Page four’s images move on to the Protestation Oath and the return from prison of the staunch Independants Burton, Bastwick and Prynne. First the Protestation Act of 1640 required that everyone take an oath of allegiance to the King. Every clergyman in the land was to read the Protestation and have his parishioners sign the oath. Here is a typical cleric in preaching gown, black cap and ruff, whilst his parishioners are in a selection of sleeved coats and collared cloaks. No boots on show though and all bareheaded, indicating they are good episcopalians. Generally, only the independents wore headgear at service.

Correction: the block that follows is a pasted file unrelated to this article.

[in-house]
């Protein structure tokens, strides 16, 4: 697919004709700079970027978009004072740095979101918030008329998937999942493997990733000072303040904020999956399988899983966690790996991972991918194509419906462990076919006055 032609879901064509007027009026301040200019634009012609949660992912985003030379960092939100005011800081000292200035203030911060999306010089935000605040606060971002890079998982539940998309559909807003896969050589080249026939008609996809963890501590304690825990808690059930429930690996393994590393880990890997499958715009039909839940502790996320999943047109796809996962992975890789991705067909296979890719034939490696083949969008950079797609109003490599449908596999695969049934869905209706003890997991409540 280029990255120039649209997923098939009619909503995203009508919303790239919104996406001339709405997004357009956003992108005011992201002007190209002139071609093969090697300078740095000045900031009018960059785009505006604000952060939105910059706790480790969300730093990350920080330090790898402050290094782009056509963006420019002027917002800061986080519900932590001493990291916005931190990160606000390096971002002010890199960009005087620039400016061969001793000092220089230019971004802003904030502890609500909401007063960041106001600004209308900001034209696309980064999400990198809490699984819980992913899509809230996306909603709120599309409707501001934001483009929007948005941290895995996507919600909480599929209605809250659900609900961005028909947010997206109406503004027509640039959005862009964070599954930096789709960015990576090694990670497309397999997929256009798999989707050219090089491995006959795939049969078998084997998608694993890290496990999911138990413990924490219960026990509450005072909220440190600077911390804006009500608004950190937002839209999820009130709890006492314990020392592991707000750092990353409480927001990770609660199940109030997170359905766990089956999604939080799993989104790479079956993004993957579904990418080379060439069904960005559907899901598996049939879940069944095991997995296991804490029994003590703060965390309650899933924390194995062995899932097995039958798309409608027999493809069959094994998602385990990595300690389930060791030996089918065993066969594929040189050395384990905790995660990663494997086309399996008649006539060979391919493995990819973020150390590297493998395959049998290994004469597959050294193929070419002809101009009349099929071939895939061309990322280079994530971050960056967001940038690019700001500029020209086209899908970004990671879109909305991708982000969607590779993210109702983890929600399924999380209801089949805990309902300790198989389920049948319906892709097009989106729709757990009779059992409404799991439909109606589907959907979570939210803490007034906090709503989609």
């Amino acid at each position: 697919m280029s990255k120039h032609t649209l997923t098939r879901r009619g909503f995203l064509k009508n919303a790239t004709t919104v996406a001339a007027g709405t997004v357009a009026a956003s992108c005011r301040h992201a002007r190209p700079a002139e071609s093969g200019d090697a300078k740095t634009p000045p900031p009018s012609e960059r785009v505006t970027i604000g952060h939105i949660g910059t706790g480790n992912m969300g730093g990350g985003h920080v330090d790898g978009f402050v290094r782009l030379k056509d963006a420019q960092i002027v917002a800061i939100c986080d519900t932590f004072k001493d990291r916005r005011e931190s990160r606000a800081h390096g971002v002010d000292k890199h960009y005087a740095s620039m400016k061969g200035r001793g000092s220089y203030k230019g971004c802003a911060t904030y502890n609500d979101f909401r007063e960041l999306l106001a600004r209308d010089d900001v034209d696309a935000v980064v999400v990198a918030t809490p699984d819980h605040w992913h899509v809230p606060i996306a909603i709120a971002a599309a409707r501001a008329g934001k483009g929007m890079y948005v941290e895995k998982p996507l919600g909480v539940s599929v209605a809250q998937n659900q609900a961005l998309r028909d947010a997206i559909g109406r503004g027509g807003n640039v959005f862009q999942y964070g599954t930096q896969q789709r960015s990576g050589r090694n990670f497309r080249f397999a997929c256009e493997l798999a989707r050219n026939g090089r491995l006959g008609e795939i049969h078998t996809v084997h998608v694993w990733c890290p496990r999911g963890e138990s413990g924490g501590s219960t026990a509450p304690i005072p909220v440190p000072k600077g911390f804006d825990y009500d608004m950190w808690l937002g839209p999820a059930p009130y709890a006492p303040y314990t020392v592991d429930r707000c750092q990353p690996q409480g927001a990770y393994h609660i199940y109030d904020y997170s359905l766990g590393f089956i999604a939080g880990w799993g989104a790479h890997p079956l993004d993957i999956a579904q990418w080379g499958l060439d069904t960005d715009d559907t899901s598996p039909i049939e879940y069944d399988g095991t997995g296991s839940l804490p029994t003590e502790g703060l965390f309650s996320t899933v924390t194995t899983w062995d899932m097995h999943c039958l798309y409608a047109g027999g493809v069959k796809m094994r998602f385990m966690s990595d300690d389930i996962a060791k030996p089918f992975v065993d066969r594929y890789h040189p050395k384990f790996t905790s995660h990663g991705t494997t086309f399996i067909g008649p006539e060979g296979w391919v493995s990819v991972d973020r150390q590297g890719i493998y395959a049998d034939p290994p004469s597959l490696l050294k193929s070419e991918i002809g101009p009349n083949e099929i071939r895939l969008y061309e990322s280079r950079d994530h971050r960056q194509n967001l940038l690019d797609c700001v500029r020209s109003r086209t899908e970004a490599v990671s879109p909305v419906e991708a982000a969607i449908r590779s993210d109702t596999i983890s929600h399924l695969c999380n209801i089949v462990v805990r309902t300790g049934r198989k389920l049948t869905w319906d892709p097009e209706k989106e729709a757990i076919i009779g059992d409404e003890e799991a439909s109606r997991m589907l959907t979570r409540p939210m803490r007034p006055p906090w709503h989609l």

The second picture shows the three independents who were imprisoned and pilloried for their anti-establishment beliefs after they were released by the Long Parliament. Similar selection of coats (spot the turnback cuffs) and cloaks being worn. Note also the rear marker wearing a ruff.